Poland received its first commercial liquefied natural gas, a milestone in the eastern European’s strategy to eliminate its dependence on Russian supplies.
The Al Nuaman tanker docked at the Swinoujscie terminal on Friday, with 210,000 cubic meters of the chilled fuel, which will be unloaded within 24 hours and pumped into the transmission grid, state-owned pipeline operator Gaz-System SA said in an e-mailed statement. On Saturday, the facility on the Baltic Sea will be officially named after late President Lech Kaczynski, during whose term the project was initiated in 2006.
“The terminal is one of the most important elements of building Poland’s energy independence and diversification of gas supplies,” said Tomasz Pietrasienski, a spokesman for Gaz-System.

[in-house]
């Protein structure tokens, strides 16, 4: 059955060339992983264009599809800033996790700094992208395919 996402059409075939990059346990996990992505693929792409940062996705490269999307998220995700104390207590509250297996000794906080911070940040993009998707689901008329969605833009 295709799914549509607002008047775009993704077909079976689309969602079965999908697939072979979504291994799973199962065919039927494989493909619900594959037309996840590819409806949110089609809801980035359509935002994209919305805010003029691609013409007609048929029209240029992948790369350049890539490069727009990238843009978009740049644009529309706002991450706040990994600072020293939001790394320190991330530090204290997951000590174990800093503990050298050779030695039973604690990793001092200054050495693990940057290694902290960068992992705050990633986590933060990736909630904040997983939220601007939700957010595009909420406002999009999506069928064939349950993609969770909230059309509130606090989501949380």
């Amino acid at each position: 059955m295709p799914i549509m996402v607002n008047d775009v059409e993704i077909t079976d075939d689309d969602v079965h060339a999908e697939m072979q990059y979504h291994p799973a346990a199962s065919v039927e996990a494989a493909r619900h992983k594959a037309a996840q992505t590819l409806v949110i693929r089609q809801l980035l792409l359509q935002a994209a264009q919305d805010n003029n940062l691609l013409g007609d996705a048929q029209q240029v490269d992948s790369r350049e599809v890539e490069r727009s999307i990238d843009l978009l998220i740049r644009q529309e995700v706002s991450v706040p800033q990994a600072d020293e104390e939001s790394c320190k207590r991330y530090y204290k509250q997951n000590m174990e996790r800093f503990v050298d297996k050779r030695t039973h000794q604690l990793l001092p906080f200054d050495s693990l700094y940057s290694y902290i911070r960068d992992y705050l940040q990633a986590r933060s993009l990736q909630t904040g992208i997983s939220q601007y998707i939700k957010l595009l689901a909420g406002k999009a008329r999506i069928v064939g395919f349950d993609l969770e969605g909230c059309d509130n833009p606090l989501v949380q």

Poland, which relies on Russian gas for two-thirds of its needs, will get its second commercial shipment from Norway later this month. The nation has proposed doubling the 3 billion zloty ($760 million) terminal’s initial capacity of 5 billion cubic meters a year, or about a third of annual consumption, and building a pipeline to Norway to completely cut its reliance on Russia.
As commercial LNG supplies begin, Poland is seeking to lower prices under a long-term contract with Gazprom PJSC that expires in 2022. After that, the country has no intention of renewing the deal on current terms and sees Russian imports only as a supplement if beneficial on price terms, Piotr Naimski, Poland’s deputy minister in charge of energy security, said earlier this month.
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